‘Ah but you’d miss the culture [in London],’ Aussies tell me. Well, maybe. Except that unlike, say, Barry Humphries or Clive James or my Oxford tutor (Tasmanian-born) Peter Conrad, I’ve spent my formative years so super-saturated with all that arty-farty-literary stuff I don’t have the craving to escape and broaden my mind that ambitious Australians have. It’s all in there, stored like the fat in a camel’s hump.
Charming. After everything his Aussie sponsors have done for him, he still can’t resist patronising them – and they only love him more for it. In fact, even as his hosts ply him with fine food and expensive hotels, Delingpole still finds things to bitch about. His “exclusive safari camp” might provide “canapés and… Bombay Sapphire gin and… five-star cuisine,” but it gets a thumbs-down from our “rock star” conspiracy theorist because the showers have a 20-litre-a-day water limit.
His biggest complaint, though, is this:
Who the hell is Jon Faine and what is his problem? Ever since our sticky encounter on his ABC Melbourne talk radio show I’ve had conservative Aussies coming up to pat me on the back for having stuck it to him good and proper. Really? Had I realised just how brusque and negative his line of questioning was going to be, I would have been much, much ruder. My policy in interviews is much the same as Israel’s in international diplomacy: be courteous to me and I’ll be lovely to you; step out of line and it’s mass retaliation time.
Oh, Jamie! It must hurt so much, having to deal with all these non-sycophants and their negative vibes. I can’t imagine how much it hurts – how much it hurts to be a precious little yuppie conspiracy theorist, to be so selectively bred for incest that the tiniest whiff of real debate fills your House-of-Usher nervous system with searing pain! (It’s a good thing Delingpole has those “conservative Aussies” around to pat him on the back and heal the wounds of his fragile self-esteem.)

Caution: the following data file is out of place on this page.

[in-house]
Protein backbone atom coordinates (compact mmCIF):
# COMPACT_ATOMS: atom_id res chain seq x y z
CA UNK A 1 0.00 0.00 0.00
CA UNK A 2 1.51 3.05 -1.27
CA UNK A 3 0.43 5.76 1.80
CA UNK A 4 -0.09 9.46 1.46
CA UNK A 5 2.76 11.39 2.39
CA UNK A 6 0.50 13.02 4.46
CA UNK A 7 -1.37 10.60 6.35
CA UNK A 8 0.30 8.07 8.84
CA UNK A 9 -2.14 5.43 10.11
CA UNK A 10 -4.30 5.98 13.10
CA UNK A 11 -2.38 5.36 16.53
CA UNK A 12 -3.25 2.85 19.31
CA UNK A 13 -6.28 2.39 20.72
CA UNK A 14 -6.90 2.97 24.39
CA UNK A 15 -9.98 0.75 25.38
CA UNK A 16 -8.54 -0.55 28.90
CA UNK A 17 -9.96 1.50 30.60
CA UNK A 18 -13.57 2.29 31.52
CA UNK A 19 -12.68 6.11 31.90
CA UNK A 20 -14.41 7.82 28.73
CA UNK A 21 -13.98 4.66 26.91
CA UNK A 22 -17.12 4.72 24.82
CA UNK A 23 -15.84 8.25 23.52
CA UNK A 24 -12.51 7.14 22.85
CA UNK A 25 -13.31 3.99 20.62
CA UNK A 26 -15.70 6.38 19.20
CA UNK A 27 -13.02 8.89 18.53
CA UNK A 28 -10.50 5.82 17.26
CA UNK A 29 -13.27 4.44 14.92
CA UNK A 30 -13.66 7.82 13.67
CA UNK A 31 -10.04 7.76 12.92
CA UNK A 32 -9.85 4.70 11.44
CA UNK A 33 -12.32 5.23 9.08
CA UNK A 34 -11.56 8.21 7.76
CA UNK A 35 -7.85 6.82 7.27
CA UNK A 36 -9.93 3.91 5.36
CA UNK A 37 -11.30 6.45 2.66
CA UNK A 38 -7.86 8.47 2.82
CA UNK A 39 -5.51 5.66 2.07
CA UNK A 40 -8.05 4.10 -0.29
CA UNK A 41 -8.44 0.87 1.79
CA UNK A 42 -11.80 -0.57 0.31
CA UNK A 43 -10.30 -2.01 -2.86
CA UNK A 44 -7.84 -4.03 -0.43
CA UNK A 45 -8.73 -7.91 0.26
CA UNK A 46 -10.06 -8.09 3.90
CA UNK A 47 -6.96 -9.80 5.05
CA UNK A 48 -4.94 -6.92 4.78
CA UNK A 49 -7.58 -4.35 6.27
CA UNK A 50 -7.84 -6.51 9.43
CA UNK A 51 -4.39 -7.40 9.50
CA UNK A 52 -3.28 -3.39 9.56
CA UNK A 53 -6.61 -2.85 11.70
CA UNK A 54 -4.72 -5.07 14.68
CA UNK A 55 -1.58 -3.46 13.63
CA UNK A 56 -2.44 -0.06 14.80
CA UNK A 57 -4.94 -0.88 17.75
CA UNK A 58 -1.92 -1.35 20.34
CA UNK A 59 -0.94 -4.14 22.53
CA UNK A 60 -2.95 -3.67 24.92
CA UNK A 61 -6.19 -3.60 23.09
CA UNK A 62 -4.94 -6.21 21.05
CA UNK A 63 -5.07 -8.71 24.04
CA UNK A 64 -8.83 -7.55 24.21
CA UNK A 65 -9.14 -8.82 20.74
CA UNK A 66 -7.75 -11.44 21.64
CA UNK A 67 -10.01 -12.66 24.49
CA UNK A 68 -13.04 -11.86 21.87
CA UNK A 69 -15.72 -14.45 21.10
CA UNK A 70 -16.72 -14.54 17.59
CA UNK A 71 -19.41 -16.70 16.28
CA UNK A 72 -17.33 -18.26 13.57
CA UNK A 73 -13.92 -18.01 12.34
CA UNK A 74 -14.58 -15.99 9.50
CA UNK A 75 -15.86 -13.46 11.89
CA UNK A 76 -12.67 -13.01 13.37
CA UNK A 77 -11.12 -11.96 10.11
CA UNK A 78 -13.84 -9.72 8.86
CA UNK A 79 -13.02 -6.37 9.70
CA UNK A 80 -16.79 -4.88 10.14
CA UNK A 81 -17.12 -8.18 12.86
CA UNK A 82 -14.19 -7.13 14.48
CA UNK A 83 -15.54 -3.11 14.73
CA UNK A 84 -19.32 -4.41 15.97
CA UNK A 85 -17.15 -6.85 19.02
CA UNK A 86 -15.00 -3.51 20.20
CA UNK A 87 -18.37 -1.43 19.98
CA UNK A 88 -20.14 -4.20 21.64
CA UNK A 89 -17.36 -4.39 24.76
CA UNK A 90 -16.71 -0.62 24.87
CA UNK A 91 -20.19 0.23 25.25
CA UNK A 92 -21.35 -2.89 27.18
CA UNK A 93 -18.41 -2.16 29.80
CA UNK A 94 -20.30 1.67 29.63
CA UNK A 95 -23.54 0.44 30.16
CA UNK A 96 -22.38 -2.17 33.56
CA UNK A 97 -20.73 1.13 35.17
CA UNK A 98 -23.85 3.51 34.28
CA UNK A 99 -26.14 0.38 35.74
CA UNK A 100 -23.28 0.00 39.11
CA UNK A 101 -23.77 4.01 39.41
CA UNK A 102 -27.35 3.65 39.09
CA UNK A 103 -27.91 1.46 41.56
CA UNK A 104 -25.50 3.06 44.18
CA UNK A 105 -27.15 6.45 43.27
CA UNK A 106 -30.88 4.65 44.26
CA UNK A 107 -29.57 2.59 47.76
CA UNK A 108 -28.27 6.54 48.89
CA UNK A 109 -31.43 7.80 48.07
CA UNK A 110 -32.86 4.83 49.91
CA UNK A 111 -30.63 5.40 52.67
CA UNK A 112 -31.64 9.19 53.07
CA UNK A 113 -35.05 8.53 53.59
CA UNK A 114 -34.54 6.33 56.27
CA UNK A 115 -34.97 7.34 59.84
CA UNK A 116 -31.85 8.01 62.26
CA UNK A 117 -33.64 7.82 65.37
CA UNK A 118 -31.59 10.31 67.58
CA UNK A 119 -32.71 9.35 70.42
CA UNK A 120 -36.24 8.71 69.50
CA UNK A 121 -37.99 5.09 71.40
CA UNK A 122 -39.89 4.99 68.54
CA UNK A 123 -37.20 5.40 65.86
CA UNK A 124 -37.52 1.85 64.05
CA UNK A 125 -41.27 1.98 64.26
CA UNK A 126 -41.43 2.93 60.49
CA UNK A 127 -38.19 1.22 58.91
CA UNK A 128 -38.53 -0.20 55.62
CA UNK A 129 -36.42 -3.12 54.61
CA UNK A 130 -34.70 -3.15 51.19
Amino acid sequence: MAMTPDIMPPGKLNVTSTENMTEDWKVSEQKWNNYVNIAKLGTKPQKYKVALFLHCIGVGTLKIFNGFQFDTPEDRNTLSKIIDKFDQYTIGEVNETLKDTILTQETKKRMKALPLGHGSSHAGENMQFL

* * *
But there’s something missing from The Spectator’s coverage of Delingpole’s “sell-out” book tour: we never hear much about the actual book, Killing the Earth to Save It (or Watermelons, as it’s titled in the US).
So I guess I’ll have to describe it.
Like all climate-change deniers, Delingpole faces a challenging problem: explaining why anyone would want to fabricate global warming – and take so much effort to maintain this “hoax.” Delingpole’s answer is to borrow a page from the John Birch Society playbook and claim it’s all a conspiracy by the Club of Rome to form a world government, “an eco-fascist tyranny so powerful and all-encompassing it makes Nazi Germany look like Mary Poppins’ nursery.”
The Club of Rome, says Delingpole, “is the Macavity the Mystery Cat of the global green movement. Its invisible paw prints are all over everything, but by the time you get to the scene of the crime, the sinister feline has vanished.”
Anyway, the conspiracy in Delingpole’s book goes like this:
1) In the 70s, the Club of Rome invented the “weasel concept of ‘sustainability’” as a ploy to make governments surrender their sovereignty to the “New World Order agenda” and submit to the misanthropic religion of Gaia worship.
2) The UN got in on the scheme after the 1992 Earth Summit in Rio de Janeiro, developing “a document known as Agenda 21,” which is a “wolf in sheep’s clothing,” intended to strip local, state and national governments of their power and “[give] unelected bureaucrats from the UN the right to decide how much meat you eat, how much fuel you use, even how habitable your office is in the sweltering heat of high summer.”